City allocates money for infrastructure upgrades


Marysville’s Finance Committee is moving forward with recommendations to spend nearly $2 million on infrastructure and facilities.
At Tuesday night’s finance committee meeting, the group agreed to sponsor legislation to spend as much as $300,000 for traffic signaling at the intersection of Route 4 and Scott Farms Boulevard, $1.1 million to construct a storage building and maintenance shop at the city’s waste water facility and $475,000 for electricity, street lighting and landscaping work at the city’s Innovation Park.
At the meeting, City Engineer Kyle Hoyng said the $300,000 traffic signal will help the flow of traffic in the area.
Officials have said a traffic signal has been needed in the area for some time.
Hoyng said that when the Redwood development was proposed, the city did a traffic impact study which determined the development would increase traffic in the area by about 30%. As such, the developer agreed to pay 30% of the total cost for the signal, including design.
Officials have said the cost to the city could come in lower than the $300,000.
“All of it depends on what the bids come in for construction,” Hoyng said, noting that the city intends to advertise for construction bids in the next couple of weeks.
City officials said the signal has been planned since that study. The city budgeted for the signal last year, but the project design was slow and it was not ready by the end of 2020.
Even so, Hoyng said the signal, “should be up before anyone moves into that development,” speaking of the Redwood Apartment neighborhood, a nearly 26-acre, 143-unit complex proposed for the south east corner of the Scott Farm Boulevard and Route 4 intersection.
Hoyt said the traffic signal should be operational by the end of this year or early next year. He said the first residents will not be moving into the development until later in 2021 or 2022.
At the meeting, Richard Shane, chief operator of the city’s waste water treatment plant, and Richard Felton, wastewater superintendent, spoke to the committee.
“We are in dire need of a maintenance shop,” Felton said.
Shane said the waste water treatment plant has a lot of multipurpose areas that should not be. He said the site does not have space for storage and does not have a dedicated spot for maintenance. He said crews use any available empty space for storage as well as maintenance.
“We have stuff scattered everywhere,” Shane said.
He added that trucks do not have room to pull into the facilities so they need to sit outside and that can make problems for sludge removal.
Public Service Director Jeremy Hoyt said much of the maintenance on the facility and the equipment is done by city employees rather than outside maintenance companies.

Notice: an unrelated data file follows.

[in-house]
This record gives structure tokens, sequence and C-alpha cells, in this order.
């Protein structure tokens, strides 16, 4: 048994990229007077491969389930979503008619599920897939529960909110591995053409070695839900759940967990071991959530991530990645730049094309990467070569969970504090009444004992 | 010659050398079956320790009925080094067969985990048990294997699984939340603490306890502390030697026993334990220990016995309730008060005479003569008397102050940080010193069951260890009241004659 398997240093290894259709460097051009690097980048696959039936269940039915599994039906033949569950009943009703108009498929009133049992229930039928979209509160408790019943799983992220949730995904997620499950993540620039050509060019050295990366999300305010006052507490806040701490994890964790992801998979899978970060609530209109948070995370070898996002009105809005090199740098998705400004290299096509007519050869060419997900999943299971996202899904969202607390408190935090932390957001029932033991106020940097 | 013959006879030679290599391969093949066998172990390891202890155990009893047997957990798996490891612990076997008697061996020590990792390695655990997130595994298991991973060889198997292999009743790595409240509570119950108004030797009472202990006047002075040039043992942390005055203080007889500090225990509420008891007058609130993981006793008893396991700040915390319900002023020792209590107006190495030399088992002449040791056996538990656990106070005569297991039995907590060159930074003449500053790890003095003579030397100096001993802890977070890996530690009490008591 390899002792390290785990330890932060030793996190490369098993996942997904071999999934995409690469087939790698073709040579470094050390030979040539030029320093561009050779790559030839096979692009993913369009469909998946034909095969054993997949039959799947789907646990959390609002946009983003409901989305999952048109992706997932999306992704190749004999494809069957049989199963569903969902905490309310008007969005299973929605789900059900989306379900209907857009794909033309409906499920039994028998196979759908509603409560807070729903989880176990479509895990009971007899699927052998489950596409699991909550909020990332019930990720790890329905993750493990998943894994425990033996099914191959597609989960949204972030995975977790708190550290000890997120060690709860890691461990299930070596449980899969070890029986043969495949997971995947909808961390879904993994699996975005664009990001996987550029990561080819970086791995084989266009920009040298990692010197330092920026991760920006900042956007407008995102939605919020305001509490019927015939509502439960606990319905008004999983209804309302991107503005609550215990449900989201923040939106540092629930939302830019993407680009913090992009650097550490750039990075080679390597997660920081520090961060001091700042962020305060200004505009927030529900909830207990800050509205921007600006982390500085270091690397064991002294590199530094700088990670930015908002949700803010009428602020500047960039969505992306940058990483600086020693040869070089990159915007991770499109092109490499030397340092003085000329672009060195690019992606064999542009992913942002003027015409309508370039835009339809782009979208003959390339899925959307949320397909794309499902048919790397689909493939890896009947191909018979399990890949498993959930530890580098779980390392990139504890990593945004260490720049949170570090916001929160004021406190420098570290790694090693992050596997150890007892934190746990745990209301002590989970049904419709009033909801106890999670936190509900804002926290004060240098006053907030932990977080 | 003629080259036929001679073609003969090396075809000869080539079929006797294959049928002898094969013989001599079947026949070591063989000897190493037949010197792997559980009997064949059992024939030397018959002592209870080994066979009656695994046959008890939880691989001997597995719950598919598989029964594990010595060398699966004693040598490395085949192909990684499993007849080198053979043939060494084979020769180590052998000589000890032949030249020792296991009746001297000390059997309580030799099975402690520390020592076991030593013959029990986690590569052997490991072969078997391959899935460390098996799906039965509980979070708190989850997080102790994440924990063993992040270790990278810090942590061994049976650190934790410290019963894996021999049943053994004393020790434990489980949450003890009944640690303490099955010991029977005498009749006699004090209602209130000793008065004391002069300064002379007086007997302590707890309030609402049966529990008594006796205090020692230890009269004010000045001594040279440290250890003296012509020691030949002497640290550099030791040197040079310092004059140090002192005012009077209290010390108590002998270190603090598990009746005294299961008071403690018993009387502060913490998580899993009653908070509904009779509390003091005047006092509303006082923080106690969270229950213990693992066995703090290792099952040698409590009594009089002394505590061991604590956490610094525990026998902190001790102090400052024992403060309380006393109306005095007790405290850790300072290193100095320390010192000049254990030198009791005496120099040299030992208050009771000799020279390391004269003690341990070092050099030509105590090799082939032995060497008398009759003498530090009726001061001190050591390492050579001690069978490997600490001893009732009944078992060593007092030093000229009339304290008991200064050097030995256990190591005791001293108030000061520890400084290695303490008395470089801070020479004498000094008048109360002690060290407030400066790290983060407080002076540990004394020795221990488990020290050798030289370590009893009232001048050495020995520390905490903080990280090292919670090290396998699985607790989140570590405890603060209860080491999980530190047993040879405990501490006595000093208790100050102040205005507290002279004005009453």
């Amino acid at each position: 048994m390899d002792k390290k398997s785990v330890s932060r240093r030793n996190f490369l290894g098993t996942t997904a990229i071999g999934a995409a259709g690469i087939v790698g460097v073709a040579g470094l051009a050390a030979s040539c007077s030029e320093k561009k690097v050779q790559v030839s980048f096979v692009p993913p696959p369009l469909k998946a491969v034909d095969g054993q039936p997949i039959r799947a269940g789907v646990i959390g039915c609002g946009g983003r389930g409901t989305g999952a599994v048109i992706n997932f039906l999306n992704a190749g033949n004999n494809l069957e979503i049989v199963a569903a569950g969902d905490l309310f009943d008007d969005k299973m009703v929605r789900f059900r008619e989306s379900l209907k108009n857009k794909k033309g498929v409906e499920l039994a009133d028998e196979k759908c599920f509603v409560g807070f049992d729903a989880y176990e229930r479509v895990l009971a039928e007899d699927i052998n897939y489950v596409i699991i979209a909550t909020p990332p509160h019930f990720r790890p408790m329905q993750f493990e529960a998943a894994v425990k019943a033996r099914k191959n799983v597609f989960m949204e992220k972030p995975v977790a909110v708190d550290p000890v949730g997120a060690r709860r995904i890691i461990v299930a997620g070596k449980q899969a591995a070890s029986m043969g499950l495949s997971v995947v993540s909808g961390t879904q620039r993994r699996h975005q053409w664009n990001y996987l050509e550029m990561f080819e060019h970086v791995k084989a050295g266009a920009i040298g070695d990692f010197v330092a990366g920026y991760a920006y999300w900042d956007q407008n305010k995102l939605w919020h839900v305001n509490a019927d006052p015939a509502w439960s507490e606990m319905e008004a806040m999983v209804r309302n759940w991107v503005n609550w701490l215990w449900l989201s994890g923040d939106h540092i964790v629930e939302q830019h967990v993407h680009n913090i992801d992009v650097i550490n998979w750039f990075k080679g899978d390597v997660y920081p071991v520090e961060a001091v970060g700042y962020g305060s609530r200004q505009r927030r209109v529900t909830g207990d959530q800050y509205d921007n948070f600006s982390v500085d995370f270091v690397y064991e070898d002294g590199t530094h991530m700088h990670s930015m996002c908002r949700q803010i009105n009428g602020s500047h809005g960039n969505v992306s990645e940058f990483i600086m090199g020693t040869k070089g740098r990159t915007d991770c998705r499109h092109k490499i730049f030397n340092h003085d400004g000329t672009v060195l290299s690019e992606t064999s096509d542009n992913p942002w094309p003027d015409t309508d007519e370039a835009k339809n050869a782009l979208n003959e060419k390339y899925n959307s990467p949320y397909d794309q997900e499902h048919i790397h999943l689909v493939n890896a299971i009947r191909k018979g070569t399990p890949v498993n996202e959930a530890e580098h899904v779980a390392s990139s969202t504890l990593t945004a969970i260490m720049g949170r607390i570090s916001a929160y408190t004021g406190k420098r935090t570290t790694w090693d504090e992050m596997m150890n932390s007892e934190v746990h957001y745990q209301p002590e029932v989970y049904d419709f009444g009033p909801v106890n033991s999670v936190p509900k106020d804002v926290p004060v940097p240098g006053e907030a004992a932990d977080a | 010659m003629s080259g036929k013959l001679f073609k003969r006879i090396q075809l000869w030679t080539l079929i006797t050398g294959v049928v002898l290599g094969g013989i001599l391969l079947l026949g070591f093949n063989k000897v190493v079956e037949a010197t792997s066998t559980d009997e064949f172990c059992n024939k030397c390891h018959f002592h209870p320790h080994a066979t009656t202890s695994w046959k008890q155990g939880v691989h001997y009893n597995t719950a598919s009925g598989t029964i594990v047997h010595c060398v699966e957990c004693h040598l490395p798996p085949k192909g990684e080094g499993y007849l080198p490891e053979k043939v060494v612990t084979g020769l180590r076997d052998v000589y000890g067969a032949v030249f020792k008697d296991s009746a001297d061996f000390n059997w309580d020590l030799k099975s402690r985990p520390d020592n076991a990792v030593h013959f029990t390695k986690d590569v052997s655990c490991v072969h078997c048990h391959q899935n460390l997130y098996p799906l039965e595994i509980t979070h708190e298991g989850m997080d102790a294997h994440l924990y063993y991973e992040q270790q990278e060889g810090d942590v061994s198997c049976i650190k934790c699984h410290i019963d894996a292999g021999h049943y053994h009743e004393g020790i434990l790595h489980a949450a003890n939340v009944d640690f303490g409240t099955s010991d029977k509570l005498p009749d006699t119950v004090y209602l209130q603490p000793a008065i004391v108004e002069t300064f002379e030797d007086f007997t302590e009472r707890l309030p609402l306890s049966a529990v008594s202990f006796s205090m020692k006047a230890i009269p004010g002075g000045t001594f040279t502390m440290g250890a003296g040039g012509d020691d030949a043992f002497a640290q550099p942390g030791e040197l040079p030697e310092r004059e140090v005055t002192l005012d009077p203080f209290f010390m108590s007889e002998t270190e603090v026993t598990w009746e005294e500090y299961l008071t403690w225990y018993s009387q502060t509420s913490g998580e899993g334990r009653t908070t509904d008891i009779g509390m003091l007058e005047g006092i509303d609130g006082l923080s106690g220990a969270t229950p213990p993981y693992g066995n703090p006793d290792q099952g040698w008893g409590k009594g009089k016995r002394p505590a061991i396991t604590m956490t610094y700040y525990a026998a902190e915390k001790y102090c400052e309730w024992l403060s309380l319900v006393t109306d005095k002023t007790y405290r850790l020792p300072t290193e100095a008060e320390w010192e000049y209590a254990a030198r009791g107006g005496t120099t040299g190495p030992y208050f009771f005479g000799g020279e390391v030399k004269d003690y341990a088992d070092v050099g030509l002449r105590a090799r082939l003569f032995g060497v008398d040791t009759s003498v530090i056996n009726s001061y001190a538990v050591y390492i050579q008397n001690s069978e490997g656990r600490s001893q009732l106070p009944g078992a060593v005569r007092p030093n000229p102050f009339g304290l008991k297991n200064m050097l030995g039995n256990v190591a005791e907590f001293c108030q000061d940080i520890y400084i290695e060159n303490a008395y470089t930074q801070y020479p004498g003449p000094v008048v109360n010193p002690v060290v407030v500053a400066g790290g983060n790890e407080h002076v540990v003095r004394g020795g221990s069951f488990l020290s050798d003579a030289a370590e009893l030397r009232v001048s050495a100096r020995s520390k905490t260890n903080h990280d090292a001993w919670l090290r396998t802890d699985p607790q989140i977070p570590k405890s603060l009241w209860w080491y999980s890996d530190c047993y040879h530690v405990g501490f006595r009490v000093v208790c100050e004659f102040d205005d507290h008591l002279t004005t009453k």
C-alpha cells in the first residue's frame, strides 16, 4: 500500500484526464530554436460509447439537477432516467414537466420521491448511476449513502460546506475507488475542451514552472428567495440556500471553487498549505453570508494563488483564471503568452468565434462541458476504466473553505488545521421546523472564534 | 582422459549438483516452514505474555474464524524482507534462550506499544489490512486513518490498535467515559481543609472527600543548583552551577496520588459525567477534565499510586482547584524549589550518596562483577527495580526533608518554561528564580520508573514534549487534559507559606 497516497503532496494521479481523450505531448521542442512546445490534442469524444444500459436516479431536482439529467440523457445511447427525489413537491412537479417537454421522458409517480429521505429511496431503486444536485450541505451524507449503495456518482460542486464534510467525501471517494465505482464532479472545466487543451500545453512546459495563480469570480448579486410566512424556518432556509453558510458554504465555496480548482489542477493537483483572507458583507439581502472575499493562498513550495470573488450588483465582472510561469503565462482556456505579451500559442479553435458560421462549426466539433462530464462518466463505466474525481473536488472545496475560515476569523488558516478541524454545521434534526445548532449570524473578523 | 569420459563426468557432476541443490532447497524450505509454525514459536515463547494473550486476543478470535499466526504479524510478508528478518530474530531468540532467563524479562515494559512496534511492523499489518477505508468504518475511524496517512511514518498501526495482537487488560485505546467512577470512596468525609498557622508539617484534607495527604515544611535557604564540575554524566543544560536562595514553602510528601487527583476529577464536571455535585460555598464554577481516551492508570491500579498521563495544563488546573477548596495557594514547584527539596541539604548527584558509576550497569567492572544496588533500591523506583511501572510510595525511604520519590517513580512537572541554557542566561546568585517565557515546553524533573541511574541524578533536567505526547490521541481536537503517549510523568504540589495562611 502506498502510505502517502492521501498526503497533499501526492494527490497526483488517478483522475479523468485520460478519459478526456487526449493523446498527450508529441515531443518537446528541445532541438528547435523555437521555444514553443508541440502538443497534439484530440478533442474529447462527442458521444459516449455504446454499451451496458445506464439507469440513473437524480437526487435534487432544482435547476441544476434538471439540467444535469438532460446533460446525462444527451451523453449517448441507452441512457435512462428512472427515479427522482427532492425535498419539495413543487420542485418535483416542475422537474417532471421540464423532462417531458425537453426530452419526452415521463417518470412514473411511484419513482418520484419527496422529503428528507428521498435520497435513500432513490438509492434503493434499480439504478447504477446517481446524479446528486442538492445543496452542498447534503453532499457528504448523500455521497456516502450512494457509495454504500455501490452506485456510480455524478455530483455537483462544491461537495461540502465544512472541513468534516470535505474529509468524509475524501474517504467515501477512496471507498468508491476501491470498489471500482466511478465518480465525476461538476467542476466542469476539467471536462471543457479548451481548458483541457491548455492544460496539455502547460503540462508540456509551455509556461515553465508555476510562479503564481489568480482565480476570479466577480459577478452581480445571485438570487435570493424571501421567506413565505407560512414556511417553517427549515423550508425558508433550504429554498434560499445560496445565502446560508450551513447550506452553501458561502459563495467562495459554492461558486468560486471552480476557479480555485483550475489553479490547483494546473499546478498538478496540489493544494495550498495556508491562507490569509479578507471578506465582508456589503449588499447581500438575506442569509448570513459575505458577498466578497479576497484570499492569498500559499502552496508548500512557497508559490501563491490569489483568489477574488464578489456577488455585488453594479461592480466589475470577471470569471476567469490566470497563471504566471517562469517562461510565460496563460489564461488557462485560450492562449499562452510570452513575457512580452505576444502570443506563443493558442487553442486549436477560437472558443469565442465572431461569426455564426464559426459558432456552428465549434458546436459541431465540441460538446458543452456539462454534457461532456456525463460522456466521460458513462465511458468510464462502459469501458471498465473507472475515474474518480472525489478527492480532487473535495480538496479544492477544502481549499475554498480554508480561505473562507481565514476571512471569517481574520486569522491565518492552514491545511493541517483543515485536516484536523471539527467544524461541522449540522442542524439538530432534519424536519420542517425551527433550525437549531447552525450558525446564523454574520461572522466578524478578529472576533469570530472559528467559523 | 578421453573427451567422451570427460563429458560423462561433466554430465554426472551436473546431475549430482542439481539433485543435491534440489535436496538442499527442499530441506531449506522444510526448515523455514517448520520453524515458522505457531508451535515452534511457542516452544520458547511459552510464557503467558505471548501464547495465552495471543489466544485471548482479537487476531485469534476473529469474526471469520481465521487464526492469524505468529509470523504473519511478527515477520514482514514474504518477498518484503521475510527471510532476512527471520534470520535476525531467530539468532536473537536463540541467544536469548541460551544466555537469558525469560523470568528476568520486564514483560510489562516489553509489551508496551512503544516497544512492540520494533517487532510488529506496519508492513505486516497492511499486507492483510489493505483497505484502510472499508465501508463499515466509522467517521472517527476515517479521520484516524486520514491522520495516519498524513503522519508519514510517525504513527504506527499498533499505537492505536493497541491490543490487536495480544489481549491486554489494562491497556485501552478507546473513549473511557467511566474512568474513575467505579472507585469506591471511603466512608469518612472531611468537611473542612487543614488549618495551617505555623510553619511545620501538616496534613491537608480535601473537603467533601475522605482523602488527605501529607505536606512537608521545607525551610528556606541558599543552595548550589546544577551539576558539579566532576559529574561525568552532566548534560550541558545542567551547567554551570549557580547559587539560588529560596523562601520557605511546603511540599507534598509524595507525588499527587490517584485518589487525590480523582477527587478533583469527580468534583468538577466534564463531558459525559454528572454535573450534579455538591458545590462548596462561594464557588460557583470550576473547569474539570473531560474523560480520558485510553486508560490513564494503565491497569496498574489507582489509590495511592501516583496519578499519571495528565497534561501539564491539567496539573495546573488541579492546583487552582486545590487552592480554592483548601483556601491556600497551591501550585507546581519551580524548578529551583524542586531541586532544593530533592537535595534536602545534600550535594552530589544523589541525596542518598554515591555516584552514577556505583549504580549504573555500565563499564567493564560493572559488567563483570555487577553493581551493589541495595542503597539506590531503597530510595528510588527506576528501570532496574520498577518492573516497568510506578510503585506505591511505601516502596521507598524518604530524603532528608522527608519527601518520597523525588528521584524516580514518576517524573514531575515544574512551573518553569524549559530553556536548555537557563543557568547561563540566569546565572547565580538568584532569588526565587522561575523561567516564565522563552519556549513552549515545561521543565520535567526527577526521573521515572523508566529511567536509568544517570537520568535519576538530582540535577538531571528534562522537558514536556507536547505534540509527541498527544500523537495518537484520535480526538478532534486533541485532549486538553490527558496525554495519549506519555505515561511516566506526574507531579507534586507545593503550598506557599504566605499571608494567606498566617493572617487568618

“If we are able do that and kind of keep that work in house and save some money that way, we may as well make it as conducive as possible for them to be as productive and efficient as they can be,” Hoyt said.
Shane said there was about $200,000 allocated in the 2021 budget for a smaller version project. Officials, however, have decided to expand the building, at an estimated cost range between $1.2 and $1.3 million.
Finance Director Brad Lutz said the fund where sewer capacity fees go has an ending balance of $1.6 million. He said the sewer operating fund has a balance of $22 million.
“I don’t see any issues with this project and obviously it enhances the site,” Lutz said.
Officials said with the expanded facility, it will allow for a centralized maintenance shop where tools and parts can be stored with room to work.
Hoyt said the building will be on the site’s northeast side in an area that has limited use options.
Officials said the building should have been constructed with the original facility.
Hoyt said the city has been working with Dayton Power and Light to bring electricity to the Innovation Park. The project will include electric to the site as well as street lights and trees at the park.
He said the $475,000 requested is based off 2017 bids, but early bids now indicate the price tag could be up to $100,000 lower now.
Hoyt said that since 2017 there has been other development in the area that has made electric infrastructure more accessible to the site.
He said the city actually budgeted for the expense of running electricity to the site in 2019, but did not make it happen. He said the city was reluctant to pay for the infrastructure until there was a guaranteed user.

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